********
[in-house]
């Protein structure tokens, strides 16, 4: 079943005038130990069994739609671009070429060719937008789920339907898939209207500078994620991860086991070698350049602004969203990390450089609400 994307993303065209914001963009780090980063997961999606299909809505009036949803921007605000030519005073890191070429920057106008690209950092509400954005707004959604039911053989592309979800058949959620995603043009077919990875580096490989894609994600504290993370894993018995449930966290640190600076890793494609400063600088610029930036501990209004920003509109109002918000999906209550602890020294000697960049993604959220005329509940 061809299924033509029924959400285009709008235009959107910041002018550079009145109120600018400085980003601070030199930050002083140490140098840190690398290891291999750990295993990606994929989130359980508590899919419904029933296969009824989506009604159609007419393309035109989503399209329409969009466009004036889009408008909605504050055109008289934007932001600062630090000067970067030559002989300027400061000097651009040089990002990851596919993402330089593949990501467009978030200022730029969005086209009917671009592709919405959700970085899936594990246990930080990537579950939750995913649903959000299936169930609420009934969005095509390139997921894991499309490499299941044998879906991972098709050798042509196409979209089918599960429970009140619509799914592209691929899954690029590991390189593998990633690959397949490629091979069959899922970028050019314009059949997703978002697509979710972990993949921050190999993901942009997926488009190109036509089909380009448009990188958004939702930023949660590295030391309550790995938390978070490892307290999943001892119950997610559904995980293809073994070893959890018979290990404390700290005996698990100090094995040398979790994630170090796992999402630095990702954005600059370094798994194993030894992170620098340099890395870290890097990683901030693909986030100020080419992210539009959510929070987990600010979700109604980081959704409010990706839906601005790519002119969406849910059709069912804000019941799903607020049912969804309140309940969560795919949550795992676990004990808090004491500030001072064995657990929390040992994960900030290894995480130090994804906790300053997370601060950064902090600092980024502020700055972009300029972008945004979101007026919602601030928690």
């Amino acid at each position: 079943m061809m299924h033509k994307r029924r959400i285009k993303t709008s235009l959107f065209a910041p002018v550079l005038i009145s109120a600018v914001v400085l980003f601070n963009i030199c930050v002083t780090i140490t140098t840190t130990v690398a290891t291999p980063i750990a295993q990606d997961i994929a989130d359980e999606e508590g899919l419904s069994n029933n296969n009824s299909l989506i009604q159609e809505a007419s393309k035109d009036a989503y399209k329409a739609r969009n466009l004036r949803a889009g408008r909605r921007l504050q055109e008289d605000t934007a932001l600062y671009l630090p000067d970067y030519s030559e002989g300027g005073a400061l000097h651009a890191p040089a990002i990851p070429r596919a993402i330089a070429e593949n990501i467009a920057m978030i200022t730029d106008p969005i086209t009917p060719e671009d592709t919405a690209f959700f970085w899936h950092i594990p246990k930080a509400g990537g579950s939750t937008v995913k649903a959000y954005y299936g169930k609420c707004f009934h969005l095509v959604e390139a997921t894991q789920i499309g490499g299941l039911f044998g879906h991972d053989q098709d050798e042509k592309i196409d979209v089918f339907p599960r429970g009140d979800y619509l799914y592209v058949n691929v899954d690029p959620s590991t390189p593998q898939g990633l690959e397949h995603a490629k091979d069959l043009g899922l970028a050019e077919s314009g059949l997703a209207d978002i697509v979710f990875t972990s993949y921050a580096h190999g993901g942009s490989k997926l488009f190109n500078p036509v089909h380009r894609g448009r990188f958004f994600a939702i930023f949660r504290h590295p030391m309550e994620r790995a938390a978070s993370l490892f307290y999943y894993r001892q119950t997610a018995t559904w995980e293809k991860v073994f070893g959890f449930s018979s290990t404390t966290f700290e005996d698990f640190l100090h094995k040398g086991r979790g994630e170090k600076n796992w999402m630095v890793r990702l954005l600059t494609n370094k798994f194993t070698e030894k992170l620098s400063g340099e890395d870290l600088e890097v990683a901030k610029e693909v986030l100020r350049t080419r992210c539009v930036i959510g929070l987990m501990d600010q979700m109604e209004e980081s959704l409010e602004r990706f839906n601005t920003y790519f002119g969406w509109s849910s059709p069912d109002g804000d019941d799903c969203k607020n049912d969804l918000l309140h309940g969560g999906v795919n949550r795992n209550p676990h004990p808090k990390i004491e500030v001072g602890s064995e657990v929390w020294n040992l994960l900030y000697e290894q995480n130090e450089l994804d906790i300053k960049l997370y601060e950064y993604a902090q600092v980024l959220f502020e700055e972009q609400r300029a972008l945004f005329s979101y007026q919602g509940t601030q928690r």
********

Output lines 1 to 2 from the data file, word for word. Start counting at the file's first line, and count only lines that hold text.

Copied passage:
[in-house]
């Protein structure tokens, strides 16, 4: 079943005038130990069994739609671009070429060719937008789920339907898939209207500078994620991860086991070698350049602004969203990390450089609400 994307993303065209914001963009780090980063997961999606299909809505009036949803921007605000030519005073890191070429920057106008690209950092509400954005707004959604039911053989592309979800058949959620995603043009077919990875580096490989894609994600504290993370894993018995449930966290640190600076890793494609400063600088610029930036501990209004920003509109109002918000999906209550602890020294000697960049993604959220005329509940 061809299924033509029924959400285009709008235009959107910041002018550079009145109120600018400085980003601070030199930050002083140490140098840190690398290891291999750990295993990606994929989130359980508590899919419904029933296969009824989506009604159609007419393309035109989503399209329409969009466009004036889009408008909605504050055109008289934007932001600062630090000067970067030559002989300027400061000097651009040089990002990851596919993402330089593949990501467009978030200022730029969005086209009917671009592709919405959700970085899936594990246990930080990537579950939750995913649903959000299936169930609420009934969005095509390139997921894991499309490499299941044998879906991972098709050798042509196409979209089918599960429970009140619509799914592209691929899954690029590991390189593998990633690959397949490629091979069959899922970028050019314009059949997703978002697509979710972990993949921050190999993901942009997926488009190109036509089909380009448009990188958004939702930023949660590295030391309550790995938390978070490892307290999943001892119950997610559904995980293809073994070893959890018979290990404390700290005996698990100090094995040398979790994630170090796992999402630095990702954005600059370094798994194993030894992170620098340099890395870290890097990683901030693909986030100020080419992210539009959510929070987990600010979700109604980081959704409010990706839906601005790519002119969406849910059709069912804000019941799903607020049912969804309140309940969560795919949550795992676990004990808090004491500030001072064995657990929390040992994960900030290894995480130090994804906790300053997370601060950064902090600092980024502020700055972009300029972008945004979101007026919602601030928690």